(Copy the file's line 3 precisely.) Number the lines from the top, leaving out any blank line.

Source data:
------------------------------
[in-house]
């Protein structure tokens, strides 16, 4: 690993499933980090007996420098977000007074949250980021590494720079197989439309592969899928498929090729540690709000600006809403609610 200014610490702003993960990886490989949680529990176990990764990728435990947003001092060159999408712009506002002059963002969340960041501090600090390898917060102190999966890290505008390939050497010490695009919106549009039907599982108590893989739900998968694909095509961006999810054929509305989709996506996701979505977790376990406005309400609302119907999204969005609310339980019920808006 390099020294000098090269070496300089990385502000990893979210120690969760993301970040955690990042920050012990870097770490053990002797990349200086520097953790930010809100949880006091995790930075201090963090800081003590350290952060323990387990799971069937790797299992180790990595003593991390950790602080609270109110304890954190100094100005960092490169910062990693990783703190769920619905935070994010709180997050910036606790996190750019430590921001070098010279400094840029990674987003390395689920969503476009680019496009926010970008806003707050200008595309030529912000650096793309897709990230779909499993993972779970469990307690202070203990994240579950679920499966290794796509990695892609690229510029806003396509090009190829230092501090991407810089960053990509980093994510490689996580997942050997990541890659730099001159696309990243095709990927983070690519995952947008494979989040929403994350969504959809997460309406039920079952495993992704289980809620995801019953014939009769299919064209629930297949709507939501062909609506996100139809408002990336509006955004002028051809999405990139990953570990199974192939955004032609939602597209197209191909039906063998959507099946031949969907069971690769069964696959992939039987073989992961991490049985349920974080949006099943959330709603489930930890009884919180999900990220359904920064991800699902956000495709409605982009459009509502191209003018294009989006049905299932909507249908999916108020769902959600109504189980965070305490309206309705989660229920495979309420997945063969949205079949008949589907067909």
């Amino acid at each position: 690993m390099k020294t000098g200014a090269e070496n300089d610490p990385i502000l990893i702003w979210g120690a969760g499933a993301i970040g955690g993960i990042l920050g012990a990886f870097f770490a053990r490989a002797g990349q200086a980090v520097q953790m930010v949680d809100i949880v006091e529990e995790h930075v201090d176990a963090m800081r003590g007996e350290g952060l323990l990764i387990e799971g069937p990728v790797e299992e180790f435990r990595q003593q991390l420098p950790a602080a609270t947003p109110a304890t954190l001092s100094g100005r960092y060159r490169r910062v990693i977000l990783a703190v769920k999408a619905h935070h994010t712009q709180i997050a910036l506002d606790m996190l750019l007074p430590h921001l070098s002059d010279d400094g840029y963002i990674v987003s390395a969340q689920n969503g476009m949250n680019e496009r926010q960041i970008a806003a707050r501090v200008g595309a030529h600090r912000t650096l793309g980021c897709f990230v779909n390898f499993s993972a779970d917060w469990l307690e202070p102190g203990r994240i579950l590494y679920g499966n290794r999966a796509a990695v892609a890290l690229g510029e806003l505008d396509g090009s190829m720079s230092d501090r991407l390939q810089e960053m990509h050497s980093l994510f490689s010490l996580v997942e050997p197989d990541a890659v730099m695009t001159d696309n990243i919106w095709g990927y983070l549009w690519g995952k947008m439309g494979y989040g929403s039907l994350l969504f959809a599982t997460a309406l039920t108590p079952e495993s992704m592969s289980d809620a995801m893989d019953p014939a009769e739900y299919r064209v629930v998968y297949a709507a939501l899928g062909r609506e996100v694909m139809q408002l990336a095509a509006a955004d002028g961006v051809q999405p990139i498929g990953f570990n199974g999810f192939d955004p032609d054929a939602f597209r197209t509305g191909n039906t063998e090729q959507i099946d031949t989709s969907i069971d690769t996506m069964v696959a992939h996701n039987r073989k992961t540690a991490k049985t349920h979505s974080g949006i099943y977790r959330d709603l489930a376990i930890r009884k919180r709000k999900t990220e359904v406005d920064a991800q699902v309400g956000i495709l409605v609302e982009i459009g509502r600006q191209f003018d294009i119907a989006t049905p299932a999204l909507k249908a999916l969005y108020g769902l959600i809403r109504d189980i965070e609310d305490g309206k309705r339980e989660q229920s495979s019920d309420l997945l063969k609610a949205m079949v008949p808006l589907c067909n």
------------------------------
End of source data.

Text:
């Amino acid at each position: 690993m390099k020294t000098g200014a090269e070496n300089d610490p990385i502000l990893i702003w979210g120690a969760g499933a993301i970040g955690g993960i990042l920050g012990a990886f870097f770490a053990r490989a002797g990349q200086a980090v520097q953790m930010v949680d809100i949880v006091e529990e995790h930075v201090d176990a963090m800081r003590g007996e350290g952060l323990l990764i387990e799971g069937p990728v790797e299992e180790f435990r990595q003593q991390l420098p950790a602080a609270t947003p109110a304890t954190l001092s100094g100005r960092y060159r490169r910062v990693i977000l990783a703190v769920k999408a619905h935070h994010t712009q709180i997050a910036l506002d606790m996190l750019l007074p430590h921001l070098s002059d010279d400094g840029y963002i990674v987003s390395a969340q689920n969503g476009m949250n680019e496009r926010q960041i970008a806003a707050r501090v200008g595309a030529h600090r912000t650096l793309g980021c897709f990230v779909n390898f499993s993972a779970d917060w469990l307690e202070p102190g203990r994240i579950l590494y679920g499966n290794r999966a796509a990695v892609a890290l690229g510029e806003l505008d396509g090009s190829m720079s230092d501090r991407l390939q810089e960053m990509h050497s980093l994510f490689s010490l996580v997942e050997p197989d990541a890659v730099m695009t001159d696309n990243i919106w095709g990927y983070l549009w690519g995952k947008m439309g494979y989040g929403s039907l994350l969504f959809a599982t997460a309406l039920t108590p079952e495993s992704m592969s289980d809620a995801m893989d019953p014939a009769e739900y299919r064209v629930v998968y297949a709507a939501l899928g062909r609506e996100v694909m139809q408002l990336a095509a509006a955004d002028g961006v051809q999405p990139i498929g990953f570990n199974g999810f192939d955004p032609d054929a939602f597209r197209t509305g191909n039906t063998e090729q959507i099946d031949t989709s969907i069971d690769t996506m069964v696959a992939h996701n039987r073989k992961t540690a991490k049985t349920h979505s974080g949006i099943y977790r959330d709603l489930a376990i930890r009884k919180r709000k999900t990220e359904v406005d920064a991800q699902v309400g956000i495709l409605v609302e982009i459009g509502r600006q191209f003018d294009i119907a989006t049905p299932a999204l909507k249908a999916l969005y108020g769902l959600i809403r109504d189980i965070e609310d305490g309206k309705r339980e989660q229920s495979s019920d309420l997945l063969k609610a949205m079949v008949p808006l589907c067909n």